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INTERVIEW-Mogadishu mayor says govt has boosted security
Issue 292
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INTERVIEW-Mogadishu mayor says govt has boosted security

A letter from Puntland Finance minister on Oil law issue

Somaliland rolls out ARV treatment, but HIV/AIDS education lagging

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Camel Milk Transforms Mauritania's Herding Lifestyle

The Real Face of the Kinijit Neo-Nazi ‘Ethiopian’ Interlocutors of the US

"Ineffectiveness in Action: The Failure of the League of Nations"

Africa to get cheaper, high-quality Internet

Rahma Hirsi, Somaliland, "I will never tell my children I am HIV positive"

Somaliland – A Beautiful Non-Country

Somalia's Puntland region rejects draft oil law

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Open letter to Garaad Jaamac Garaad Cali Garaad Jaamac

How to become a professor
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Somaliland Research Group

30th Anniversary of the Somali Studies International Association

Arrest of vicious politicians: The immorality of ignorant power

The internationally approved Sub-clan cleansing/genocide in Moqadisho/Somalia

 

A Somali policeman displays a rifle recovered after a container full of weapons was seized in north Mogadishu August 20, 2007 in the government’s latest arms search operations.

MOGADISHU, Aug 22, 2007 - Somalia's fledgling interim government has committed all its resources to restoring stability in the capital Mogadishu during major reconciliation talks threatened by Islamist insurgents, the mayor said.

Mohamed Omar Habeeb "Dheere" told Reuters in an interview late on Tuesday that security had improved in a city mostly in chaos since dictator Mohamed Siad Barre was ousted in 1991.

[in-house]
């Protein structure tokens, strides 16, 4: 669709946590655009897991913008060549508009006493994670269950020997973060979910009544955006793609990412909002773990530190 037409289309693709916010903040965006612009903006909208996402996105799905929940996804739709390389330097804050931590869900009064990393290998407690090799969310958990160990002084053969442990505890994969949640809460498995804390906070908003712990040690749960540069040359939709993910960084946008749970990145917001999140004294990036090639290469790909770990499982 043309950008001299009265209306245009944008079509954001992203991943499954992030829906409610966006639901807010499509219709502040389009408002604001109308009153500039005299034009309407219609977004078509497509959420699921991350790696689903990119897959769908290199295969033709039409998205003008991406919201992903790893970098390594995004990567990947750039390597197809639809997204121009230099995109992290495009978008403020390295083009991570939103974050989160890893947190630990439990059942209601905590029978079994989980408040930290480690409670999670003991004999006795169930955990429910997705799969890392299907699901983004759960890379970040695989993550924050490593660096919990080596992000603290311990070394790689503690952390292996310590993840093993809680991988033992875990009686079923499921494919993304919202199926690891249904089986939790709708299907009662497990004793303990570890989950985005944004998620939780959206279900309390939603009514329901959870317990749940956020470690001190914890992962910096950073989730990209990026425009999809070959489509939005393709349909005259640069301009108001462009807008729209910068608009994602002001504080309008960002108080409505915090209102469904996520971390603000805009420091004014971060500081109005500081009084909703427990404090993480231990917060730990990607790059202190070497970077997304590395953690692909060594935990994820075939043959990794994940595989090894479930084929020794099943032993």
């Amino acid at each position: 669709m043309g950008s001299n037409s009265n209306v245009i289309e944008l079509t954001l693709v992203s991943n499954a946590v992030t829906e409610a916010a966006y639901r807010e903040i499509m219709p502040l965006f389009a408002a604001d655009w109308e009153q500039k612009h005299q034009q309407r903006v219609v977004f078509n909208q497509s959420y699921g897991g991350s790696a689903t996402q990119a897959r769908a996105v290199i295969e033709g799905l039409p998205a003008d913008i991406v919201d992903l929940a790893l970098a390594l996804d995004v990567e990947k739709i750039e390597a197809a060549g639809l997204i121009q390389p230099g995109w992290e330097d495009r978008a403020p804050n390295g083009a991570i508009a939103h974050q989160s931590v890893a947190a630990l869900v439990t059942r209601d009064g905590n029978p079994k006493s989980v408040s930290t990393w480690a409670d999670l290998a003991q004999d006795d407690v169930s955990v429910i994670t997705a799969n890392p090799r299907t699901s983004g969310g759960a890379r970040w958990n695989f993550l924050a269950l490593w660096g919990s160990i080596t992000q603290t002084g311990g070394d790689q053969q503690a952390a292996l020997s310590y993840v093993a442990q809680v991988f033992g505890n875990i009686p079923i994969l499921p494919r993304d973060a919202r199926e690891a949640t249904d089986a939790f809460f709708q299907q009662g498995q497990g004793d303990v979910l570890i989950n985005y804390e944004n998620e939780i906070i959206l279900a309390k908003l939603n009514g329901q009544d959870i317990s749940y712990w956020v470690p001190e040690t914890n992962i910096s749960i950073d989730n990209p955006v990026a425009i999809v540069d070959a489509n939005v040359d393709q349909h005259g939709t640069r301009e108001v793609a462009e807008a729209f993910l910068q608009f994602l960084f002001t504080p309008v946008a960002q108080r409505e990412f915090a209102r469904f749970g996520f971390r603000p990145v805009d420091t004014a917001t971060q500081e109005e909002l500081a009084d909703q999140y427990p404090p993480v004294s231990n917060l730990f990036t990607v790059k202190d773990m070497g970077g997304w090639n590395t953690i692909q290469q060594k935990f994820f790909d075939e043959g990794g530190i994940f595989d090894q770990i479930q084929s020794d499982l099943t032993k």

"Hundreds used to die," the former warlord said. "Only a few people die these days from pistol and grenade attacks. We hope to end these minor attacks as soon as possible.

"Most of our resources go to security in order to return peace to the city. We expect to deploy more police officers in the streets."

But Mogadishu remains one of the world's most dangerous cities, with Islamist rebels and clan militia fighting a guerrilla war against government troops and their Ethiopian military allies.

In the latest violence, residents said seven civilians were killed in separate attacks across the capital on Tuesday. Two of them died in a landmine blast at one of the squalid camps on the outskirts of the city populated by displaced families.

Dheere said his forces had reliable intelligence that "terrorists" were hiding in those camps.

"We will go after them wherever they are for the sake of security of the region," he said.

The insurgency is blamed on remnants of a hardline Islamic Courts movement chased out of Mogadishu by a joint Somali and Ethiopian force at the start of the year.

The United Nations-backed interim government is hosting a major reconciliation conference aimed at kick-starting a peace process. But the talks are being boycotted by Islamist leaders.

And late on Saturday the meeting was marred by the killing of a top clan leader and key player in the bid to unite Somalia's disparate factions that triggered fears of reprisals.

On Monday, a landmine blast injured four civilians near the venue of the meeting, then insurgents attacked a police patrol in the north of the city, wounding at least seven people.

Source: Reuters

 


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